Political terrorism is unknown in post-Communist Bulgaria. The last politically-linked bomb attacks were carried out in the mid-1980s during a period of clashes between the Communist regime and the Muslim minority. The government’s attempts to force Bulgarian identity on a Turkish minority led both to an exodus of ethnic Turks from the country and to a number of bombings, most notoriously on a train near Sofia. Bulgarians still debate whether these were the works of Turkish terrorists or agent provocateurs from the shady Committee for State Security.
Bulgaria has a substantial Muslim population – around 10 percent of the population according to the2011 census, which may well be an underestimate. But the Muslim population is overwhelmingly moderate. Religious extremism is rare in the Balkans as a whole, despite a history of ethnic conflict overlaid with religious differences. While there have been reports of jihadi cells and even training camps established in Macedonia, Kosovo, and Bosnia, they do not hold sway among the population as a whole – and there have been no such allegations made in Bulgaria.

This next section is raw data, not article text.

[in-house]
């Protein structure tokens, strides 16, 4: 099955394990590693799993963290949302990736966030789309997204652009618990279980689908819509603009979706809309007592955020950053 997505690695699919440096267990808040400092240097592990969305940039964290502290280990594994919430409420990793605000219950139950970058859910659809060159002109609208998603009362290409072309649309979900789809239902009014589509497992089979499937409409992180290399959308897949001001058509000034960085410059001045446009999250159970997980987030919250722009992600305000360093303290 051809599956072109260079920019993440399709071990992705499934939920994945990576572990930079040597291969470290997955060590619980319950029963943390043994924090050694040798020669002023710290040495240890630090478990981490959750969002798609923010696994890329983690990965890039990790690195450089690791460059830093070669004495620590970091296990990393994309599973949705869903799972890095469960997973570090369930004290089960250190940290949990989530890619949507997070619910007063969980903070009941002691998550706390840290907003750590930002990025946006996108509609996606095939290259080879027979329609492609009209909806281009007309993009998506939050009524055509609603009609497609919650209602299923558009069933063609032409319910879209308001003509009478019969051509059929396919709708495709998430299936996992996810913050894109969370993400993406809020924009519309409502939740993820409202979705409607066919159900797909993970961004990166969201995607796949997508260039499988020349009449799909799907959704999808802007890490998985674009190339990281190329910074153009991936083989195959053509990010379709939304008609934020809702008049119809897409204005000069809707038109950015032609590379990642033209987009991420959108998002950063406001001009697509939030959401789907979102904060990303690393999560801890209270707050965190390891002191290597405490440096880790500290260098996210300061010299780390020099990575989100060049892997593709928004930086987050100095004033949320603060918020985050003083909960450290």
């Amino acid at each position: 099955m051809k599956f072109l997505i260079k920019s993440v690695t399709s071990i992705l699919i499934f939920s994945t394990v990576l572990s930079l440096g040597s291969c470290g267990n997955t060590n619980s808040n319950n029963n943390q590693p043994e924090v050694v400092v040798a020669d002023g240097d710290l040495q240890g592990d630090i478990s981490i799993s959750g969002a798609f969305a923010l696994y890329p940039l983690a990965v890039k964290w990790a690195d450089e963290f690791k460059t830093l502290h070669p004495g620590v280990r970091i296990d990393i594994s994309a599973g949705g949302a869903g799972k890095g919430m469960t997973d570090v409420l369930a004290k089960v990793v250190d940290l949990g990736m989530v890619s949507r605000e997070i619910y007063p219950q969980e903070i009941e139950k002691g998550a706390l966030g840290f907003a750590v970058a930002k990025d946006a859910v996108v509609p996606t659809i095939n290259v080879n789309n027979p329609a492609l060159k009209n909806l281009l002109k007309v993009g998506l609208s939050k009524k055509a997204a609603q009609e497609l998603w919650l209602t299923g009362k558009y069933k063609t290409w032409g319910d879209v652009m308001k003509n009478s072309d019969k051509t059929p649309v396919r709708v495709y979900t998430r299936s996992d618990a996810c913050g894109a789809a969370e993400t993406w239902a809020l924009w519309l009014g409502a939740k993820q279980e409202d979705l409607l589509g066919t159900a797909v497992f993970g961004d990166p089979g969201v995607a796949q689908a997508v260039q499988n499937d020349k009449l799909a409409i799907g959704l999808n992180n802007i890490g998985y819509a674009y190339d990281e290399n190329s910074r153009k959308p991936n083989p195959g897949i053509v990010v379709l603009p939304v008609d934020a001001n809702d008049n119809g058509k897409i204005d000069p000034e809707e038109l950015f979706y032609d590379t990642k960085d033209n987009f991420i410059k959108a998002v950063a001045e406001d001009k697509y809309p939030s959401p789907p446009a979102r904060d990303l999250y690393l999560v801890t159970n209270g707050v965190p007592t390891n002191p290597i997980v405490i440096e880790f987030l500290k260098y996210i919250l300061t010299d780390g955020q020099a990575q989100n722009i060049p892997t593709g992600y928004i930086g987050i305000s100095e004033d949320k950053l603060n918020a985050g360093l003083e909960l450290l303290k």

Meanwhile, Bulgaria’s tiny Jewish community is extremely well-integrated, says Mr. Georgieff. It officially numbers 5,000 people, but he estimates that 2,000 may be a more accurate number if mixed marriages are taken out of the equation, making them perhaps the smallest recognized ethnic minority in the country.